Born in North Carolina and raised on Long Island, Concentric Health Experience’s EVP, executive creative director, Jesse Kates has worked in the healthcare space for more than a decade. He arrived at Concentric after seven years within the FCB Health Network, leading work for brands at all stages of their lifecycle — from blockbuster launches to maximizing the impact of therapies for rare orphan diseases.
Kates’ work has been internationally recognized with appearances in Luerzer’s Archive, multiple Cannes Lions, Clios, LIAs and Global awards, to name a few. When he’s not working, Kates, 36, likes to venture out to sea to dive on World War II shipwrecks up and down the Atlantic coast — his LinkedIn profile features a photo of a wetsuit-clad Kates holding a lobster we assume he harvested by hand. Kates studied film and psychology at Vassar College and screenwriting at Columbia University, and caught up with the ever-inquisitive Chops over the Thanksgiving weekend.
So, what do you do all day?
No two days are the same. My repertoire is usually some combination of Indiana Jones, fireman, street hustler, inventor, poet, accountant, confidant, mentor, world-class salesman, used-car salesman, artist, critic, conflict mediator, screenwriter, philosopher and assistant vice principal.
How would you describe life as a creative to someone who’s not familiar with your job?
Did you ever think you’d be doing this? If not, what did you think you’d do?
When I was a kid, I wanted to be a fighter pilot. Then a veterinarian. For a while I wanted to be a fashion photographer. I briefly entertained medicine and oceanography. I was pretty close to becoming a screenwriter until the writer’s guild went on strike. I’ve always wanted to be a treasure hunter. I still do.
What can you point to in your past and your education that prepared you for this career?
I was a double major in film and psychology at Vassar. I don’t think you could ask for a much better educational background to prepare you for a career as a creative in healthcare advertising. But the truth is that the best preparation for any creative career are the experiences a person has. The kind you can’t plan for. I learned the importance of staying calm under pressure when I was lost inside a shipwreck in 180 feet of water. I experienced the best that human collaboration has to offer while watching a team of doctors and nurses bring my kid into the world. And the worst danger it can pose while I was serving on a jury in an attempted murder trial. One night in the desert in Nevada I saw the most beautiful stars in the sky, which taught me something that’s hard to put my finger on. I can point to those experiences and a hundred more and say I probably wouldn’t be as good at what I do without them. In fact, if a few things had happened a little differently, I would probably be doing something else entirely.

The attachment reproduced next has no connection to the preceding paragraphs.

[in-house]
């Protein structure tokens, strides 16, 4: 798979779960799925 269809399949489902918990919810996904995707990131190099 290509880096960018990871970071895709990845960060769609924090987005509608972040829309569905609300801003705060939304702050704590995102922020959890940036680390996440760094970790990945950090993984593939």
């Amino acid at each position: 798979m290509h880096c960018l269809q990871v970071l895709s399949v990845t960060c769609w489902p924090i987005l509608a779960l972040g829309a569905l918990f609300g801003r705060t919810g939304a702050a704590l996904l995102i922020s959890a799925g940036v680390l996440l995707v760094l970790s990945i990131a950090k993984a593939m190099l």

Any quirks in your career path? Odd jobs? Bad jobs? Cool jobs?
Briefly – before I started as a writer at CDM – I worked for this strange independent producer or grifter or something who flew me back and forth between New York and LA a bunch. I read some very bad scripts, met some pretty unsavory people and went to a shady storage facility in West Hollywood a few times. I don’t remember a lot about it. It was definitely…an odd job.
What’s the ideal office set up for you to do your best work? Quiet? Music, and if so, what? Open work space or closed door? Home or office?
I hate working at home, but I have to do it occasionally at night and on the weekends. I generally like open spaces, but that doesn’t always mean an open floor plan. I love the set-up I have now, which is an office without a door. A creative leader needs to be present and transparent. Doors don’t mesh with that.
Name five things that help you do your job better.
My iPhone, my Delta Skyclub membership, the whiteboard in my office, the shoes on my feet and the beard on my face.
Artists have signature looks. Their look is their brand. My brands all get their own look.
What piece of work/project/campaign/creation are you most proud of?
The launch of Emgality. The strategy, the campaigns, and most importantly, the strong results the work yielded.
What’s your favorite color right now?
Who has had the most influence on you as a creative?
My wife, Meghan.
Do you create on your own time? If so, what do you do and why?
I spend the little free time I have creating memories with my 2-year-old daughter, Olive Wolf.
Name a single piece of work, in any medium, that gives you the greatest pleasure.
No Country for Old Men — the movie.
Name a single piece of work, in any medium, that leaves you thinking, I wish I had done that.
“No Country for Old Men” — the book.
Name a single work, in any medium, that leaves you wondering, How the hell did they do that?
No Country for Old Men — the video game. Kidding. The Pyramids! How in the hell…
If you weren’t doing this, what would you be doing?
Trimming my toenails. I’ll get on that as soon as this is done.
How do you recharge?
With one of those little wireless pads.
What’s your happy place?
Diving on a cold, dark shipwreck somewhere in the Northeast
Pastel or oil? Oil
Sound or vision? Vision
Strings or horns? Strings
Clear or cluttered? Cluttered
Morning or night? Night
Design school or liberal arts? Liberal arts